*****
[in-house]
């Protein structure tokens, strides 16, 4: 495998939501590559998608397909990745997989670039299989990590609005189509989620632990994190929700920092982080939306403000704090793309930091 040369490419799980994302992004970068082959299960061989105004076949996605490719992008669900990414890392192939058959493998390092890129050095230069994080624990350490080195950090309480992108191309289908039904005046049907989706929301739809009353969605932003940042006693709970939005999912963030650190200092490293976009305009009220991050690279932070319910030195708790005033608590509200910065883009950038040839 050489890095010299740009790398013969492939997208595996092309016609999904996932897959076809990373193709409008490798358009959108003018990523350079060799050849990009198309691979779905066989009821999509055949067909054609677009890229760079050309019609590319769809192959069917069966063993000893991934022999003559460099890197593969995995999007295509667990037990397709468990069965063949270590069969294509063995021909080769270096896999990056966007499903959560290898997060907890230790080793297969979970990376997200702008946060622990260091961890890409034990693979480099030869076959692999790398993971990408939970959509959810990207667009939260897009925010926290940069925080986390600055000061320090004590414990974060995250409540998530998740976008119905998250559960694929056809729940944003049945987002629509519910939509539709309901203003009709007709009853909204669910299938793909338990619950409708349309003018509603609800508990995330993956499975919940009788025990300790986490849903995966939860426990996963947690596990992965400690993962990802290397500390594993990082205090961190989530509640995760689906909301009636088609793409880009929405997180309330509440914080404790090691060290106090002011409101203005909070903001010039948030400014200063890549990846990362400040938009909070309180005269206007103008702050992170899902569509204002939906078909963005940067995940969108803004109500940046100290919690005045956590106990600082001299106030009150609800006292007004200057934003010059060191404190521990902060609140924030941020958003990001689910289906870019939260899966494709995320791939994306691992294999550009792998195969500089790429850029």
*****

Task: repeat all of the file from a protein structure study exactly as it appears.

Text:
[in-house]
């Protein structure tokens, strides 16, 4: 495998939501590559998608397909990745997989670039299989990590609005189509989620632990994190929700920092982080939306403000704090793309930091 040369490419799980994302992004970068082959299960061989105004076949996605490719992008669900990414890392192939058959493998390092890129050095230069994080624990350490080195950090309480992108191309289908039904005046049907989706929301739809009353969605932003940042006693709970939005999912963030650190200092490293976009305009009220991050690279932070319910030195708790005033608590509200910065883009950038040839 050489890095010299740009790398013969492939997208595996092309016609999904996932897959076809990373193709409008490798358009959108003018990523350079060799050849990009198309691979779905066989009821999509055949067909054609677009890229760079050309019609590319769809192959069917069966063993000893991934022999003559460099890197593969995995999007295509667990037990397709468990069965063949270590069969294509063995021909080769270096896999990056966007499903959560290898997060907890230790080793297969979970990376997200702008946060622990260091961890890409034990693979480099030869076959692999790398993971990408939970959509959810990207667009939260897009925010926290940069925080986390600055000061320090004590414990974060995250409540998530998740976008119905998250559960694929056809729940944003049945987002629509519910939509539709309901203003009709007709009853909204669910299938793909338990619950409708349309003018509603609800508990995330993956499975919940009788025990300790986490849903995966939860426990996963947690596990992965400690993962990802290397500390594993990082205090961190989530509640995760689906909301009636088609793409880009929405997180309330509440914080404790090691060290106090002011409101203005909070903001010039948030400014200063890549990846990362400040938009909070309180005269206007103008702050992170899902569509204002939906078909963005940067995940969108803004109500940046100290919690005045956590106990600082001299106030009150609800006292007004200057934003010059060191404190521990902060609140924030941020958003990001689910289906870019939260899966494709995320791939994306691992294999550009792998195969500089790429850029």